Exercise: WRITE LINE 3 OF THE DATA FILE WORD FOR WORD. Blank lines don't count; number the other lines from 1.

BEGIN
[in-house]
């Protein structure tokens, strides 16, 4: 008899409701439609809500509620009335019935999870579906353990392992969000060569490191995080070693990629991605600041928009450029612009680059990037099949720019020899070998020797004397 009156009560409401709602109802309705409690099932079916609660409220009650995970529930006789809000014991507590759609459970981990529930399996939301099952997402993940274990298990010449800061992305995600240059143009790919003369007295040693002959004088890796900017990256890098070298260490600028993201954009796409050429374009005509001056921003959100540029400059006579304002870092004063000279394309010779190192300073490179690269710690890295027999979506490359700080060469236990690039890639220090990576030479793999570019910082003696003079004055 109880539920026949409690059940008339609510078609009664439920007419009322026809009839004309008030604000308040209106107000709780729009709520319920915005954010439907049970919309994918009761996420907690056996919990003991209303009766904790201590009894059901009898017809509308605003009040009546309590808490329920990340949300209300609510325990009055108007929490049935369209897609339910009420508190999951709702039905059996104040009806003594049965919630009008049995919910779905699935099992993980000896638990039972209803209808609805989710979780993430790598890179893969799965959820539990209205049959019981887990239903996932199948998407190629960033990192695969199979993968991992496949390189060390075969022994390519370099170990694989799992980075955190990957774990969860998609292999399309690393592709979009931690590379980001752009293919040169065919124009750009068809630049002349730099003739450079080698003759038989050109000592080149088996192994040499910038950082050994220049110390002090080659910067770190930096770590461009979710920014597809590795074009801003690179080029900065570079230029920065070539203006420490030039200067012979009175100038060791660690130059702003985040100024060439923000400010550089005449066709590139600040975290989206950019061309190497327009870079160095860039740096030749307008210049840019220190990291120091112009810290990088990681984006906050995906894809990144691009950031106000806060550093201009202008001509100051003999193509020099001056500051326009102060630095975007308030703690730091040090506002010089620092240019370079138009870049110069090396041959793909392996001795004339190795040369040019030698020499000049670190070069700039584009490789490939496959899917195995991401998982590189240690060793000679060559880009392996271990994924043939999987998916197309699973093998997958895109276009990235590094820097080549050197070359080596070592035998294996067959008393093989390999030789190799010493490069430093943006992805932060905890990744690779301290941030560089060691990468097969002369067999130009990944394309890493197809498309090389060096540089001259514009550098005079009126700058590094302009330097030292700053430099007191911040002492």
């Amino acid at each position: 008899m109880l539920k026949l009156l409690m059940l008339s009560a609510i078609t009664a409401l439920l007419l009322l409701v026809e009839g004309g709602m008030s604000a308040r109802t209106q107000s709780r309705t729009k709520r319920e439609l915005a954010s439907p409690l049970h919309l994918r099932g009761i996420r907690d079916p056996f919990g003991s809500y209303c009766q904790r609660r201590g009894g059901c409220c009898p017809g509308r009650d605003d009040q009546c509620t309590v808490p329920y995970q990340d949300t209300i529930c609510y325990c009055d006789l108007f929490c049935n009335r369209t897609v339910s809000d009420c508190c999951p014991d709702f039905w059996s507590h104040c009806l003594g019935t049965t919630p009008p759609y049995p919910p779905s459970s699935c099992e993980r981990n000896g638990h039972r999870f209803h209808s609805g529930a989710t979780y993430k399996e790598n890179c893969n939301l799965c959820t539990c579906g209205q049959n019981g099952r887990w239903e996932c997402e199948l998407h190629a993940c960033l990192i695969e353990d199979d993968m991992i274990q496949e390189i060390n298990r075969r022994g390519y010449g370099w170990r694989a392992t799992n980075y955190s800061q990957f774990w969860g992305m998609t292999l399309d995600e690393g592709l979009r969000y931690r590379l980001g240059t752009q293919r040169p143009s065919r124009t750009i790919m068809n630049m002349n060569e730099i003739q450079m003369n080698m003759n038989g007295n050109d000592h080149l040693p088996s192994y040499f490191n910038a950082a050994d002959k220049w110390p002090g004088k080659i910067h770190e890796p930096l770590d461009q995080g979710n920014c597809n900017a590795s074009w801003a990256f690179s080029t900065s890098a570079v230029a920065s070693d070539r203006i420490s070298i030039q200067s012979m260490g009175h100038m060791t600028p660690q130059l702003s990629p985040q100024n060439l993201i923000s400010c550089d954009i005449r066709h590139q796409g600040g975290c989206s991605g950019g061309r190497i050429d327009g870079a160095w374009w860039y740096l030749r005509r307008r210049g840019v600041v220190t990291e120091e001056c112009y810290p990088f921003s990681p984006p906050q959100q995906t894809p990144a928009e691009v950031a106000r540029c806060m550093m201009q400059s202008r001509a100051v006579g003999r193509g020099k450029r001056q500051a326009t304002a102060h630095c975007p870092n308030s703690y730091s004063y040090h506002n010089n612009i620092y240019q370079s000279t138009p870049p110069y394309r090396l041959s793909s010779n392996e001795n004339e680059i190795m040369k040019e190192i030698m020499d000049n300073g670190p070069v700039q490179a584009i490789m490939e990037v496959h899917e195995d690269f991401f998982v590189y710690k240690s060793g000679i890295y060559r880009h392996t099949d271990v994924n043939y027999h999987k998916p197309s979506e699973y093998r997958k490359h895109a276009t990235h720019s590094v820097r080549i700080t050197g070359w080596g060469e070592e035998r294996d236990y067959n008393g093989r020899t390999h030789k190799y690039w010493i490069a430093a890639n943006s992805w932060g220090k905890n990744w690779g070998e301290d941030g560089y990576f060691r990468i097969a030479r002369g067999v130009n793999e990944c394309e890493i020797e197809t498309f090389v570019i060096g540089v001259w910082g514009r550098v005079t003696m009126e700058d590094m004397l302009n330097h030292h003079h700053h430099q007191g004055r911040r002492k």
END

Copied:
């Amino acid at each position: 008899m109880l539920k026949l009156l409690m059940l008339s009560a609510i078609t009664a409401l439920l007419l009322l409701v026809e009839g004309g709602m008030s604000a308040r109802t209106q107000s709780r309705t729009k709520r319920e439609l915005a954010s439907p409690l049970h919309l994918r099932g009761i996420r907690d079916p056996f919990g003991s809500y209303c009766q904790r609660r201590g009894g059901c409220c009898p017809g509308r009650d605003d009040q009546c509620t309590v808490p329920y995970q990340d949300t209300i529930c609510y325990c009055d006789l108007f929490c049935n009335r369209t897609v339910s809000d009420c508190c999951p014991d709702f039905w059996s507590h104040c009806l003594g019935t049965t919630p009008p759609y049995p919910p779905s459970s699935c099992e993980r981990n000896g638990h039972r999870f209803h209808s609805g529930a989710t979780y993430k399996e790598n890179c893969n939301l799965c959820t539990c579906g209205q049959n019981g099952r887990w239903e996932c997402e199948l998407h190629a993940c960033l990192i695969e353990d199979d993968m991992i274990q496949e390189i060390n298990r075969r022994g390519y010449g370099w170990r694989a392992t799992n980075y955190s800061q990957f774990w969860g992305m998609t292999l399309d995600e690393g592709l979009r969000y931690r590379l980001g240059t752009q293919r040169p143009s065919r124009t750009i790919m068809n630049m002349n060569e730099i003739q450079m003369n080698m003759n038989g007295n050109d000592h080149l040693p088996s192994y040499f490191n910038a950082a050994d002959k220049w110390p002090g004088k080659i910067h770190e890796p930096l770590d461009q995080g979710n920014c597809n900017a590795s074009w801003a990256f690179s080029t900065s890098a570079v230029a920065s070693d070539r203006i420490s070298i030039q200067s012979m260490g009175h100038m060791t600028p660690q130059l702003s990629p985040q100024n060439l993201i923000s400010c550089d954009i005449r066709h590139q796409g600040g975290c989206s991605g950019g061309r190497i050429d327009g870079a160095w374009w860039y740096l030749r005509r307008r210049g840019v600041v220190t990291e120091e001056c112009y810290p990088f921003s990681p984006p906050q959100q995906t894809p990144a928009e691009v950031a106000r540029c806060m550093m201009q400059s202008r001509a100051v006579g003999r193509g020099k450029r001056q500051a326009t304002a102060h630095c975007p870092n308030s703690y730091s004063y040090h506002n010089n612009i620092y240019q370079s000279t138009p870049p110069y394309r090396l041959s793909s010779n392996e001795n004339e680059i190795m040369k040019e190192i030698m020499d000049n300073g670190p070069v700039q490179a584009i490789m490939e990037v496959h899917e195995d690269f991401f998982v590189y710690k240690s060793g000679i890295y060559r880009h392996t099949d271990v994924n043939y027999h999987k998916p197309s979506e699973y093998r997958k490359h895109a276009t990235h720019s590094v820097r080549i700080t050197g070359w080596g060469e070592e035998r294996d236990y067959n008393g093989r020899t390999h030789k190799y690039w010493i490069a430093a890639n943006s992805w932060g220090k905890n990744w690779g070998e301290d941030g560089y990576f060691r990468i097969a030479r002369g067999v130009n793999e990944c394309e890493i020797e197809t498309f090389v570019i060096g540089v001259w910082g514009r550098v005079t003696m009126e700058d590094m004397l302009n330097h030292h003079h700053h430099q007191g004055r911040r002492k």